Blended Learning

The New Mexico Public Education Department hosted a virtual town hall Tuesday to answer teacher questions about new guidelines  for re-opening schools in the fall based on a phased approach dictated by public health conditions.

"We are talking about entry into the schools, but we want to keep New Mexico safe. We want you to know that that is going to be the guiding principle," said said Lt. Gov. Howie Morales.

Secretary of Education Ryan Stewart said the state's goal is to go back to full-time in person learning as soon as possible. But even at full reopening, he said, PED will continue to provide distance options for teachers and students who are at high risk of contracting the virus.

The department has help from Los Alamos National Labs to model the impact of re-opening schools on the spread of COVID-19 and determining which phase of reopening is most appropriate.

While the guidelines offer a relatively clear path forward, the situation seemed far less certain as officials attempted to answer questions from teachers.

One teacher asked what educators can do if their school or district is not enforcing PED guidelines. Stephanie Ly, an executive board member of the New Mexico Federation of Labor, answered that teachers should contact their unions, which have which have the local autonomy to bargain with districts for the safety and rights of the teachers they represent.

Mary Parr-Sanchez, president of the National Education Association of New Mexico, answered in a similar vein to a question from Renee Romero, a kindergarten teacher at Tombaugh Elementary School in Las Cruces, about what teachers should do if they contract the virus. Call your local union, she said, adding that teachers will likely have to use their sick leave as they would for any other illness. Morales later said additional sick leave was something the state was looking further into, though he did not provide more details.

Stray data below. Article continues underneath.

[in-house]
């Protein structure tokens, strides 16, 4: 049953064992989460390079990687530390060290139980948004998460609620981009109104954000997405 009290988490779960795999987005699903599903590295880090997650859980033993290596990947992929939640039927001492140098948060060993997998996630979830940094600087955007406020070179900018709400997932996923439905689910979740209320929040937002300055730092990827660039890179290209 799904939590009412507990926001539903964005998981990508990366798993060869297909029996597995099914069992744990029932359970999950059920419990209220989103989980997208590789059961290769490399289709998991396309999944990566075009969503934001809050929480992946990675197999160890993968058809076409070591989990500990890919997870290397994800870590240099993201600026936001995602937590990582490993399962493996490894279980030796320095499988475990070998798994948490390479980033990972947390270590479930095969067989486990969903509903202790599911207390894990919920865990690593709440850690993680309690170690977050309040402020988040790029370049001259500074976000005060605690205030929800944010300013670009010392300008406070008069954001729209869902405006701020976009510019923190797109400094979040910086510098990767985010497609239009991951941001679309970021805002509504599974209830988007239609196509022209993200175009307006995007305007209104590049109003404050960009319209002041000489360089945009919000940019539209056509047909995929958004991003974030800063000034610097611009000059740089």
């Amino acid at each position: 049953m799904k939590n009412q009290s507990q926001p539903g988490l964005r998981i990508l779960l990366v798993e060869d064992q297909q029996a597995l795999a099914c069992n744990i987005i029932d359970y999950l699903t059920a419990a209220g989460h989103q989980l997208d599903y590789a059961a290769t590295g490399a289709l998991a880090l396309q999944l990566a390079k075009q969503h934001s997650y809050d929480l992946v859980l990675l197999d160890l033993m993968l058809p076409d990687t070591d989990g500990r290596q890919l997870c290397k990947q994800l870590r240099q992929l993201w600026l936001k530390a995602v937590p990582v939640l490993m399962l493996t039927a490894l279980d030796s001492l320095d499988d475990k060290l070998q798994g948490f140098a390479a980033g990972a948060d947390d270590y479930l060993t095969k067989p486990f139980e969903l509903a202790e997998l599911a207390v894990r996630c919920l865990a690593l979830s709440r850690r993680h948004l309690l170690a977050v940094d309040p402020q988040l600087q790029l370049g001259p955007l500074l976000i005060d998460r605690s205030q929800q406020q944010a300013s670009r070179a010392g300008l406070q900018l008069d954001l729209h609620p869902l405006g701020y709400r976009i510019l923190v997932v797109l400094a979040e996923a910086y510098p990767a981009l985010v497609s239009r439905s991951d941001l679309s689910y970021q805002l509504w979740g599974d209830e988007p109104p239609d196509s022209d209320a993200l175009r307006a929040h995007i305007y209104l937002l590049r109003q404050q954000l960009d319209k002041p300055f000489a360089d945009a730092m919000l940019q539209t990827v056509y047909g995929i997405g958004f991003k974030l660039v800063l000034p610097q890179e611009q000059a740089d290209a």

When Erica Guaba, a high school science teacher at West Las Vegas High, asked how teachers are expected to prepare for the double workload of creating one curriculum to teach in the classroom and a second curriculum to teach online,  Deputy Education Secretary Gwen Perea Warniment answered that the situation will require a "mental shift" towards thinking of this as "the new normal" rather than a "double the work," calling it an opportunity for teachers to learn to plan as teams and rethink rigid structures, such as grades and assessments.

Parr-Sanchez added that teachers could work with each other to come up with creative solutions such as sharing workloads or students.

They said the state will be working on a plan for childcare during the remote learning days for students whose parents work full-time, which could include arrangements with local daycare centers and programs such as the Boys and Girls Club.

PED will offer professional development and training for teachers struggling to meet the demands of the new system, and hopes to offer stipends of some kind or encourage school district to cough up the funds to pay.

Stewart summed up the situation best in a single sentence.

"We know that we are walking into the unknown," he said.

Later, he did it again: "This will be the single most different year in education that all of us have ever seen and are likely to ever see again."

The guidelines released last week offer a three-tiered approach that moves from red—high risk and remote learning, to yellow—moderate risk and hybrid learning, to green—low risk, full-time in person learning.

While in the hybrid learning phase, schools will be required to keep classrooms at 50% capacity and space children six feet apart, but there are different options for schools as to how to best accomplish this. That could include alternating weeks of in person instruction and remote instruction for groups of students, or half the student body attending in person Monday and Tuesday while the other half attends Thursday and Friday. A third option would open up for full time in person learning for younger grades and for students with special needs, while older students continue remote learning full time.

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